POM. When I talk to some MPs now and ask them why they're there, what does parliament do, they have a difficult time coming up with an answer given the increased centralisation of power under President Mbeki, the fact that in their provinces all Premiers are appointed by the President or by the NEC, the fact that the DGs of departments are contracted to the President's Office and not with their respective ministers, the failure of the President even to come to parliament to answer parliamentary questions, the decreased efficiency of oversight committees which are mostly headed now by ANC members to take their ministers head on - like in the party the system is not the best way to advance one's career, to cross-examine your minister on the policies or how he's performing in office. There's less ministerial accountability to parliament according to a study just finished by the University of Cape Town. Given these tendencies towards democratic centralism and the fact that most of the major pieces of legislation affecting the transformation have been enacted, what function is there for parliament where the ANC enjoys such an overwhelming majority but to toe the party line?

FDK. I think much of what you have formulated is valid criticism. However, I don't think the problem lies in the system, the problem lies in the overwhelming majority. I don't think it's much different in any democracy where one party has such an overwhelming strength that you will get this type of thing happening. Even in the 50 years rule of the National Party when it was at its height in power I think much of the criticism could be levelled against us at that stage as well. So the solution to the problem lies in a realignment of South African politics, in stronger and more effective opposition parties, in the voters voting in different patterns and not in really changing the system. One comparison I can make, and that is I think throughout the NP's time the importance of parliament was always recognised in the sense of keeping parliament happy, of looking at your own power base with an overwhelming majority, making sure that your own MPs don't become too frustrated and allowing open discussions in caucus meetings and so on. But they were also expected to show a united front when it came to public debates and when it came to how you deal with ministers in Select Committees, etc. I think it's like that now with Tony Blair's majority in Great Britain. You only get successful strong parliamentary control when you don't have a ruling party with a comfortable or very strong majority in parliament.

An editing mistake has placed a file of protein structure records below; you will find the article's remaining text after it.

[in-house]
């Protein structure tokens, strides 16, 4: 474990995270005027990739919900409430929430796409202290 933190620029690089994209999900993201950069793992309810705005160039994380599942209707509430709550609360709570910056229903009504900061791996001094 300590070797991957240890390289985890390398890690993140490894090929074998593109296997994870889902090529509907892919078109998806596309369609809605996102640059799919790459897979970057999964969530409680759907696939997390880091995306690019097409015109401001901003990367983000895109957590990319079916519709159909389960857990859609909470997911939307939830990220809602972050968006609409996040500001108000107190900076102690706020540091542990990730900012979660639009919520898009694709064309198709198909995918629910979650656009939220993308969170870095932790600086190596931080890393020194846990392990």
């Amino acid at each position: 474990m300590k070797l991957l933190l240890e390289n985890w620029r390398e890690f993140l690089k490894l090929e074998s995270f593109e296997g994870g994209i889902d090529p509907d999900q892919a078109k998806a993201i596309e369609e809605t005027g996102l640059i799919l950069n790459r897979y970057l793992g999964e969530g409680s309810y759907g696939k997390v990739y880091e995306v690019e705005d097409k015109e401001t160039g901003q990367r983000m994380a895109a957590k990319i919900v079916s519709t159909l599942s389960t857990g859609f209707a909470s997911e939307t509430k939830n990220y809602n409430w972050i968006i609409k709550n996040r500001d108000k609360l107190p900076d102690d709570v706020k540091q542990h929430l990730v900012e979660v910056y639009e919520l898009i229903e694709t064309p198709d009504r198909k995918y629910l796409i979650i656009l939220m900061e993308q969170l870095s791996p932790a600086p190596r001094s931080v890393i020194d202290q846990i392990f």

POM. Some people believe that fragmentation in the ANC is inevitable, or put their hope in a viable multi-party democracy emerging from the broad church, so to speak, and then one of the smaller parties, the DP or the NNP would align themselves with one of the wings of the ANC, the moderate wing or whatever, but it's all predicated on the ANC breaking up in some way. On the other hand do you see in the foreseeable future any real prospect of either the DP or the NNP, and one would say in a very qualified way the UDM, making a significant breakthrough into the African vote?

FDK. Those are really two questions. Let me firstly say I think that some sort of split, whether it occurs with a big bang or whether it occurs in relays, in the ruling alliance is inevitable because you find together in that alliance people with totally different visions and totally different basic beliefs and totally different convictions about basic underlying principles. You find in that alliance true blue communists, hard line far left socialists, social democrats in terms of European definitions and fairly committed nowadays, committed and convinced free marketeers, supporters of free enterprise. So on the basis of conflicting values the tensions will I think become from time to time stronger. They are already there and now and then it flares up. However, I think we must expect that the leadership of the ANC will for as long as possible try to keep the alliance together so it's difficult to say when it will occur.

. Once again, learning from our own experience, it was inevitable that as the NP pursued the road of reform that its right wing will get restless, won't like the reform path and this is how it happened. In our case the splits occurred not just with a big bang, it was first Jaap Marais who broke away when Vorster became Prime Minister, and before that there were splits to the left because there were elements which felt that there should be more reform and sooner. Then as reform started there was the split of Jaap Marais and then for years, especially since Treurnicht entered politics, until 1982 when the split occurred and the Conservative Party was established, we went through a constant period of compromises to keep Treurnicht happy with his support base within the party and this delayed reform.